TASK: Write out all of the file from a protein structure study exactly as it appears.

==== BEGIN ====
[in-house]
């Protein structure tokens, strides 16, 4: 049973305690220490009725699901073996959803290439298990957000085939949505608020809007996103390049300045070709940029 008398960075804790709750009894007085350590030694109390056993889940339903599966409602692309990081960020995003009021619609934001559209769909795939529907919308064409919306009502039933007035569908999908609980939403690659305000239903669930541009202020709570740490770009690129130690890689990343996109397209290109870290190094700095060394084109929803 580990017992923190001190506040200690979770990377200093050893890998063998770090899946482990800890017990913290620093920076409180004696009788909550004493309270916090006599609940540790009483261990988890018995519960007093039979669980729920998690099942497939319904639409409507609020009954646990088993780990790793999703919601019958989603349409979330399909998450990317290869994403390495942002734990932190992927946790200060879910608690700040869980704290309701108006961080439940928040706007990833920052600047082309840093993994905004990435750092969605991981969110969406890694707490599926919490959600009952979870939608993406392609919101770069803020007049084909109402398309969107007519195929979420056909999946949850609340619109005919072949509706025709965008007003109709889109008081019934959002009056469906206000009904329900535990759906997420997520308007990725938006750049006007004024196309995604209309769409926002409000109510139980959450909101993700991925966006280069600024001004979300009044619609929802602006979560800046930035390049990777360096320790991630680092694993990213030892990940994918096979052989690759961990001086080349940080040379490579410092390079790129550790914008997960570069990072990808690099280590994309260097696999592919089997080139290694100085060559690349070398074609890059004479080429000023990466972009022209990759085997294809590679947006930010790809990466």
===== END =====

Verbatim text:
[in-house]
């Protein structure tokens, strides 16, 4: 049973305690220490009725699901073996959803290439298990957000085939949505608020809007996103390049300045070709940029 008398960075804790709750009894007085350590030694109390056993889940339903599966409602692309990081960020995003009021619609934001559209769909795939529907919308064409919306009502039933007035569908999908609980939403690659305000239903669930541009202020709570740490770009690129130690890689990343996109397209290109870290190094700095060394084109929803 580990017992923190001190506040200690979770990377200093050893890998063998770090899946482990800890017990913290620093920076409180004696009788909550004493309270916090006599609940540790009483261990988890018995519960007093039979669980729920998690099942497939319904639409409507609020009954646990088993780990790793999703919601019958989603349409979330399909998450990317290869994403390495942002734990932190992927946790200060879910608690700040869980704290309701108006961080439940928040706007990833920052600047082309840093993994905004990435750092969605991981969110969406890694707490599926919490959600009952979870939608993406392609919101770069803020007049084909109402398309969107007519195929979420056909999946949850609340619109005919072949509706025709965008007003109709889109008081019934959002009056469906206000009904329900535990759906997420997520308007990725938006750049006007004024196309995604209309769409926002409000109510139980959450909101993700991925966006280069600024001004979300009044619609929802602006979560800046930035390049990777360096320790991630680092694993990213030892990940994918096979052989690759961990001086080349940080040379490579410092390079790129550790914008997960570069990072990808690099280590994309260097696999592919089997080139290694100085060559690349070398074609890059004479080429000023990466972009022209990759085997294809590679947006930010790809990466």